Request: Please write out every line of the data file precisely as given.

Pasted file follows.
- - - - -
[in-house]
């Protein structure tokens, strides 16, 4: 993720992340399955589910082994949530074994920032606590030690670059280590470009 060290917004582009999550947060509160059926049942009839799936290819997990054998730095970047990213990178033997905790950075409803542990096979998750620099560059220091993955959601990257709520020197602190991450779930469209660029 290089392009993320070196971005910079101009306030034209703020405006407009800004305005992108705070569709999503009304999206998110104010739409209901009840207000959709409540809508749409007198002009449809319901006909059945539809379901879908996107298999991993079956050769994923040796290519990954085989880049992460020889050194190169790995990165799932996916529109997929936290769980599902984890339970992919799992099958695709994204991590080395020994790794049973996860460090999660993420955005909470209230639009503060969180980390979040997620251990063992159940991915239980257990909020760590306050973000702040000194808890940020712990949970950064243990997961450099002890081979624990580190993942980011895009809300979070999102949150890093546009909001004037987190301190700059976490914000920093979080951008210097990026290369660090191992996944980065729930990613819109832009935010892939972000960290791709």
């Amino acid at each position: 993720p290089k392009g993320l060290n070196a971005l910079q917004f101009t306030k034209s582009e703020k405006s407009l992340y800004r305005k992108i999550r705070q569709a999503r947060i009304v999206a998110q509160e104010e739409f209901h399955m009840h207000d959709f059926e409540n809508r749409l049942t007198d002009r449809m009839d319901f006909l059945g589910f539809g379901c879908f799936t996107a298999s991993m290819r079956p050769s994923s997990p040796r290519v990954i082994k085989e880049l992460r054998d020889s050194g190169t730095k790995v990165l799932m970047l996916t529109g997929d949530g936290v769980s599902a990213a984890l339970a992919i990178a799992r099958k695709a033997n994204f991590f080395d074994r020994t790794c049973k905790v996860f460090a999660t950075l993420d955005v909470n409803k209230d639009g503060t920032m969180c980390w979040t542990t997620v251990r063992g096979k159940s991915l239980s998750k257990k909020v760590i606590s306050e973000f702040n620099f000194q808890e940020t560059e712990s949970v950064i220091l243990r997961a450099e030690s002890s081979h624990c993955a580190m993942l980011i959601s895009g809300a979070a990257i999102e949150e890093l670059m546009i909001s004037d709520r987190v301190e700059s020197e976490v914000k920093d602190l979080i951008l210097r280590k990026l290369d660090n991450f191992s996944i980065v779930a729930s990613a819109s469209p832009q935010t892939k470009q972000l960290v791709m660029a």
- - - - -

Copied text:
[in-house]
């Protein structure tokens, strides 16, 4: 993720992340399955589910082994949530074994920032606590030690670059280590470009 060290917004582009999550947060509160059926049942009839799936290819997990054998730095970047990213990178033997905790950075409803542990096979998750620099560059220091993955959601990257709520020197602190991450779930469209660029 290089392009993320070196971005910079101009306030034209703020405006407009800004305005992108705070569709999503009304999206998110104010739409209901009840207000959709409540809508749409007198002009449809319901006909059945539809379901879908996107298999991993079956050769994923040796290519990954085989880049992460020889050194190169790995990165799932996916529109997929936290769980599902984890339970992919799992099958695709994204991590080395020994790794049973996860460090999660993420955005909470209230639009503060969180980390979040997620251990063992159940991915239980257990909020760590306050973000702040000194808890940020712990949970950064243990997961450099002890081979624990580190993942980011895009809300979070999102949150890093546009909001004037987190301190700059976490914000920093979080951008210097990026290369660090191992996944980065729930990613819109832009935010892939972000960290791709």
């Amino acid at each position: 993720p290089k392009g993320l060290n070196a971005l910079q917004f101009t306030k034209s582009e703020k405006s407009l992340y800004r305005k992108i999550r705070q569709a999503r947060i009304v999206a998110q509160e104010e739409f209901h399955m009840h207000d959709f059926e409540n809508r749409l049942t007198d002009r449809m009839d319901f006909l059945g589910f539809g379901c879908f799936t996107a298999s991993m290819r079956p050769s994923s997990p040796r290519v990954i082994k085989e880049l992460r054998d020889s050194g190169t730095k790995v990165l799932m970047l996916t529109g997929d949530g936290v769980s599902a990213a984890l339970a992919i990178a799992r099958k695709a033997n994204f991590f080395d074994r020994t790794c049973k905790v996860f460090a999660t950075l993420d955005v909470n409803k209230d639009g503060t920032m969180c980390w979040t542990t997620v251990r063992g096979k159940s991915l239980s998750k257990k909020v760590i606590s306050e973000f702040n620099f000194q808890e940020t560059e712990s949970v950064i220091l243990r997961a450099e030690s002890s081979h624990c993955a580190m993942l980011i959601s895009g809300a979070a990257i999102e949150e890093l670059m546009i909001s004037d709520r987190v301190e700059s020197e976490v914000k920093d602190l979080i951008l210097r280590k990026l290369d660090n991450f191992s996944i980065v779930a729930s990613a819109s469209p832009q935010t892939k470009q972000l960290v791709m660029a």